OEMs Expect Tension as Many Push Into Aftermarket.jpg UTC

OEMs Expect Tension as Many Push Into Aftermarket

Services set to become more competitive as OEMs fight for aftermarket share.

It may be just business, but already the CEOs of major aerospace equipment makers are sending warning shots to each other as manufacturers increasingly look to capitalize on the aftermarket.

Discussion over the aftermarket push dominated parts of quarterly teleconference updates this week at Boeing, United Technologies Corp. and Northrop Grumman after Boeing Global Services formally began operating this month.

“We’re going to move forward in a disciplined way, but in an aggressive way,” Boeing Chairman, President and CEO Dennis Muilenburg said during a July 26 teleconference with financial analysts and reporters. He tried to frame the approach as mostly cooperative and beneficial with other providers.

“Going forward we expect that market to expand, and so while there are some places where we will logically have some competition between ourselves and our supply chain in terms of competing for certain service market segments, in large part this is about growing the market together and adding more value to our customers.”

A day before, UTC Chairman, President and CEO Greg Hayes deemed it all one of “fundamental strategic issues” that the aerospace industry will have to deal with in the future. “The model has always been that the OEs take big risks and invest big dollars along with the first-tier suppliers to develop all these innovative products and solutions,” he said in a different teleconference. “If we're going to change that model where the OEs are going to take more of the aftermarket or demand more of the aftermarket, we're going to have to think about how we price our products to the OEs.”

He cited the Pratt & Whitney Geared Turbofan (GTF) as an example. “If you think about it, we spent $10 billion on the GTF platform just getting it to market, and …we'll spend $1 billion a year on negative engine margin,” he said. “If all of a sudden I lose that aftermarket, I don't have a business going forward.”

Hayes said the “big OEs” should talk more about partnerships and risk-revenue sharing agreements, and they already have started.

Boeing recently released its first services market outlook, which forecast $8.5 trillion worth of demand for commercial aviation services over the next 20 years. Airlines are expected to spend $1.1 trillion alone on flight operations in that time, while total spend on aviation information technology could be $740 billion.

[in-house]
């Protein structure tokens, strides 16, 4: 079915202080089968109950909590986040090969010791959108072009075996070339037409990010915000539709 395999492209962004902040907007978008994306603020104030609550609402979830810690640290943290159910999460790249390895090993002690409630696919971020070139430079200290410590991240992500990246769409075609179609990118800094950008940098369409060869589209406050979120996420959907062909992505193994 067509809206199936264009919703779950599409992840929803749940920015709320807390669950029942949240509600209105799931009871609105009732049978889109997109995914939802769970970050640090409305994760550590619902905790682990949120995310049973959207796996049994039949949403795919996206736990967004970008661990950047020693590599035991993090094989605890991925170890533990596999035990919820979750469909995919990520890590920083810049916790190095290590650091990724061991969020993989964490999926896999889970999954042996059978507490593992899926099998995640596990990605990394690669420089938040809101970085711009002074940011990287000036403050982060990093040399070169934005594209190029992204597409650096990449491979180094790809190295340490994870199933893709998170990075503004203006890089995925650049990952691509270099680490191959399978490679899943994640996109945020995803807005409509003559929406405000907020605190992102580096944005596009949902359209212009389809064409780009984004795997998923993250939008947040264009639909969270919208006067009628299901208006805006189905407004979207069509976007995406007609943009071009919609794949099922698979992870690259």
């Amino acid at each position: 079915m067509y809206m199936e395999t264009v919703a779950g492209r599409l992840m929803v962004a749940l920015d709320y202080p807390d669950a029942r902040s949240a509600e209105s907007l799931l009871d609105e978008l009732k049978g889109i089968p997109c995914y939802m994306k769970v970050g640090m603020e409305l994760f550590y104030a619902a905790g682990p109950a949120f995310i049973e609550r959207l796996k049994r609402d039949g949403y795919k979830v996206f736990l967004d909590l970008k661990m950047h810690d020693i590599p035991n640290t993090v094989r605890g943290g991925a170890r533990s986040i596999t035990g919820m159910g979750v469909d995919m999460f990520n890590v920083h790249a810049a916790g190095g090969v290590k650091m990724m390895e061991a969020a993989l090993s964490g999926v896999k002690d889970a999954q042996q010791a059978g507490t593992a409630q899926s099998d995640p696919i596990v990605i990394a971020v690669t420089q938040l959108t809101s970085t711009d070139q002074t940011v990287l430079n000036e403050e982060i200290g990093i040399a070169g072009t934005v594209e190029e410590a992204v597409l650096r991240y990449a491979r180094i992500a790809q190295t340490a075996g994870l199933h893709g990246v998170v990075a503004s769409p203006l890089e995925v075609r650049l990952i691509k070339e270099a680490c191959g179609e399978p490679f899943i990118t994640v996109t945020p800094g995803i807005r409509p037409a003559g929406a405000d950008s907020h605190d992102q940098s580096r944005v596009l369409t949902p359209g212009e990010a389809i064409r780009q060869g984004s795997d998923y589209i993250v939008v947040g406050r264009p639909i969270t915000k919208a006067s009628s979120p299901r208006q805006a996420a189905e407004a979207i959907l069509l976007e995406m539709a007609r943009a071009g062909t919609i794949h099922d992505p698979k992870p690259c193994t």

Related to the aftermarket buildup are potential and ongoing efforts by OEMs to vertically integrate their manufacturing capabilities, rather than outsource work, so they can better capitalize on services revenue in decades to come. UTC Aerospace Systems President Dave Gitlin told Aviation Week in May his group already sees other OEMs insourcing some work.

For his part, Muilenburg said Boeing was looking through about 40 different categories of support and parts where it may invest. “In some cases those will be vertical capabilities and some cases new partnerships with our suppliers; and in some cases, when we need to build an additional supply chain component, we’ll make those kinds of investments,” he said. “I think a good example there is the 777X landing gear as an example.”

However, not every major OEM sees it the same. In his own teleconference July 27, Northrop Grumman Chairman, President and CEO Wes Bush implied a more collaborative approach to the supply chain. His company appreciates the investments suppliers make alongside Northrop, he told an analyst who asked.

“If we can do something more effectively, that is more affordably, with more innovation outside, that's our first choice,” Bush said.

“Because we do participate at the very high end of technological spectrum in the work that we do, there's just inevitably a fair amount of our effort that is internally focused and derives from the internal investments that we make and the capacity and capabilities of our extraordinary team at Northrop Grumman,” he continued.

“But even there, over time, we attempt to take a lot of that and place it in the hands of able suppliers that we trust to not only perform on it, but to continuing to invest in it as we go forward. So we do not have in place an overt strategy to drive more vertical integration. That's not the way we think about it.”

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